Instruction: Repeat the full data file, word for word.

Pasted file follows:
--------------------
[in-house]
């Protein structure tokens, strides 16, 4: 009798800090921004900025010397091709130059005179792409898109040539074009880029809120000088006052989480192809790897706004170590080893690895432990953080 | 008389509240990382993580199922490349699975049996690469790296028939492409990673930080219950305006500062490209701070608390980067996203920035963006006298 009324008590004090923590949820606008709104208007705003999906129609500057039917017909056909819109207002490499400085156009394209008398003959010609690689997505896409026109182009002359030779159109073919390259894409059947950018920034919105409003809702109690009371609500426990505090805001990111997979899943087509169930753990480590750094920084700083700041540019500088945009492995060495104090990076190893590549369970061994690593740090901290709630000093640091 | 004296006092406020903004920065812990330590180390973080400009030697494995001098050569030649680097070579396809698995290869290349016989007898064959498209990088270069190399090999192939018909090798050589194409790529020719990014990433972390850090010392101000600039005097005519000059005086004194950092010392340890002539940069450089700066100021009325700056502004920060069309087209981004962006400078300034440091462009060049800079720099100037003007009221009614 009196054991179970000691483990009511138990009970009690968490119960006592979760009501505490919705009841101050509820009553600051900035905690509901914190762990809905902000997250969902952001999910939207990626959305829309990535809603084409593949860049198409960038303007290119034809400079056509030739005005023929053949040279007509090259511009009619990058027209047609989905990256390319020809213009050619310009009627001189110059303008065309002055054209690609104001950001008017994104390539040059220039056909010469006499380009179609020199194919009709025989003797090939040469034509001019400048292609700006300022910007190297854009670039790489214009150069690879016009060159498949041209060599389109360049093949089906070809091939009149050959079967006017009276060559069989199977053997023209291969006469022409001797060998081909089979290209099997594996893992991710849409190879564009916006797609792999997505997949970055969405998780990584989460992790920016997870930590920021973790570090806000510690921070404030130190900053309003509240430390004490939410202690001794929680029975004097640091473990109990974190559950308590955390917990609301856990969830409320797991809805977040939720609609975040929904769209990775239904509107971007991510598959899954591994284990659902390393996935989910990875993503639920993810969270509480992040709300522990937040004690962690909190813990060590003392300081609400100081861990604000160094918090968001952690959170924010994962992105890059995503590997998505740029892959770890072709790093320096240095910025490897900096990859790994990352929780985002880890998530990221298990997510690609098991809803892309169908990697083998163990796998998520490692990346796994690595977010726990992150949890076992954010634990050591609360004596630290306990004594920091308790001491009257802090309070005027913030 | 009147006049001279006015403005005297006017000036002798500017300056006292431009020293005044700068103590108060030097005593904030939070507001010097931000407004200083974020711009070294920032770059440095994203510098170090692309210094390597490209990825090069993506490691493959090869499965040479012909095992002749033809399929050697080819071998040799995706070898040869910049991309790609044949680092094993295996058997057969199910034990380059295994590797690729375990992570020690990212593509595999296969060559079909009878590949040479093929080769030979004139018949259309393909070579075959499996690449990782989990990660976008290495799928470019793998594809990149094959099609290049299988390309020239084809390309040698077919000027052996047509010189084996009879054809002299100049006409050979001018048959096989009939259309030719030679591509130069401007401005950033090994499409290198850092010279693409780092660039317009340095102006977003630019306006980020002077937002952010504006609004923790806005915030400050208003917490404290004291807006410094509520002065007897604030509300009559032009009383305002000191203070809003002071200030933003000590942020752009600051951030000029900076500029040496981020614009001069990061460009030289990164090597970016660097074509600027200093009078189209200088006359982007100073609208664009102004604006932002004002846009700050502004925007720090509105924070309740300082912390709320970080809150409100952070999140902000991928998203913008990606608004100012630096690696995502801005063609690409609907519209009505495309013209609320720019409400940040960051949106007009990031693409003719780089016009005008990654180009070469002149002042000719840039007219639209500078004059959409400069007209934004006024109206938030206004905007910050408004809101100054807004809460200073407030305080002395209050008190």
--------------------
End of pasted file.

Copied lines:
[in-house]
């Protein structure tokens, strides 16, 4: 009798800090921004900025010397091709130059005179792409898109040539074009880029809120000088006052989480192809790897706004170590080893690895432990953080 | 008389509240990382993580199922490349699975049996690469790296028939492409990673930080219950305006500062490209701070608390980067996203920035963006006298 009324008590004090923590949820606008709104208007705003999906129609500057039917017909056909819109207002490499400085156009394209008398003959010609690689997505896409026109182009002359030779159109073919390259894409059947950018920034919105409003809702109690009371609500426990505090805001990111997979899943087509169930753990480590750094920084700083700041540019500088945009492995060495104090990076190893590549369970061994690593740090901290709630000093640091 | 004296006092406020903004920065812990330590180390973080400009030697494995001098050569030649680097070579396809698995290869290349016989007898064959498209990088270069190399090999192939018909090798050589194409790529020719990014990433972390850090010392101000600039005097005519000059005086004194950092010392340890002539940069450089700066100021009325700056502004920060069309087209981004962006400078300034440091462009060049800079720099100037003007009221009614 009196054991179970000691483990009511138990009970009690968490119960006592979760009501505490919705009841101050509820009553600051900035905690509901914190762990809905902000997250969902952001999910939207990626959305829309990535809603084409593949860049198409960038303007290119034809400079056509030739005005023929053949040279007509090259511009009619990058027209047609989905990256390319020809213009050619310009009627001189110059303008065309002055054209690609104001950001008017994104390539040059220039056909010469006499380009179609020199194919009709025989003797090939040469034509001019400048292609700006300022910007190297854009670039790489214009150069690879016009060159498949041209060599389109360049093949089906070809091939009149050959079967006017009276060559069989199977053997023209291969006469022409001797060998081909089979290209099997594996893992991710849409190879564009916006797609792999997505997949970055969405998780990584989460992790920016997870930590920021973790570090806000510690921070404030130190900053309003509240430390004490939410202690001794929680029975004097640091473990109990974190559950308590955390917990609301856990969830409320797991809805977040939720609609975040929904769209990775239904509107971007991510598959899954591994284990659902390393996935989910990875993503639920993810969270509480992040709300522990937040004690962690909190813990060590003392300081609400100081861990604000160094918090968001952690959170924010994962992105890059995503590997998505740029892959770890072709790093320096240095910025490897900096990859790994990352929780985002880890998530990221298990997510690609098991809803892309169908990697083998163990796998998520490692990346796994690595977010726990992150949890076992954010634990050591609360004596630290306990004594920091308790001491009257802090309070005027913030 | 009147006049001279006015403005005297006017000036002798500017300056006292431009020293005044700068103590108060030097005593904030939070507001010097931000407004200083974020711009070294920032770059440095994203510098170090692309210094390597490209990825090069993506490691493959090869499965040479012909095992002749033809399929050697080819071998040799995706070898040869910049991309790609044949680092094993295996058997057969199910034990380059295994590797690729375990992570020690990212593509595999296969060559079909009878590949040479093929080769030979004139018949259309393909070579075959499996690449990782989990990660976008290495799928470019793998594809990149094959099609290049299988390309020239084809390309040698077919000027052996047509010189084996009879054809002299100049006409050979001018048959096989009939259309030719030679591509130069401007401005950033090994499409290198850092010279693409780092660039317009340095102006977003630019306006980020002077937002952010504006609004923790806005915030400050208003917490404290004291807006410094509520002065007897604030509300009559032009009383305002000191203070809003002071200030933003000590942020752009600051951030000029900076500029040496981020614009001069990061460009030289990164090597970016660097074509600027200093009078189209200088006359982007100073609208664009102004604006932002004002846009700050502004925007720090509105924070309740300082912390709320970080809150409100952070999140902000991928998203913008990606608004100012630096690696995502801005063609690409609907519209009505495309013209609320720019409400940040960051949106007009990031693409003719780089016009005008990654180009070469002149002042000719840039007219639209500078004059959409400069007209934004006024109206938030206004905007910050408004809101100054807004809460200073407030305080002395209050008190």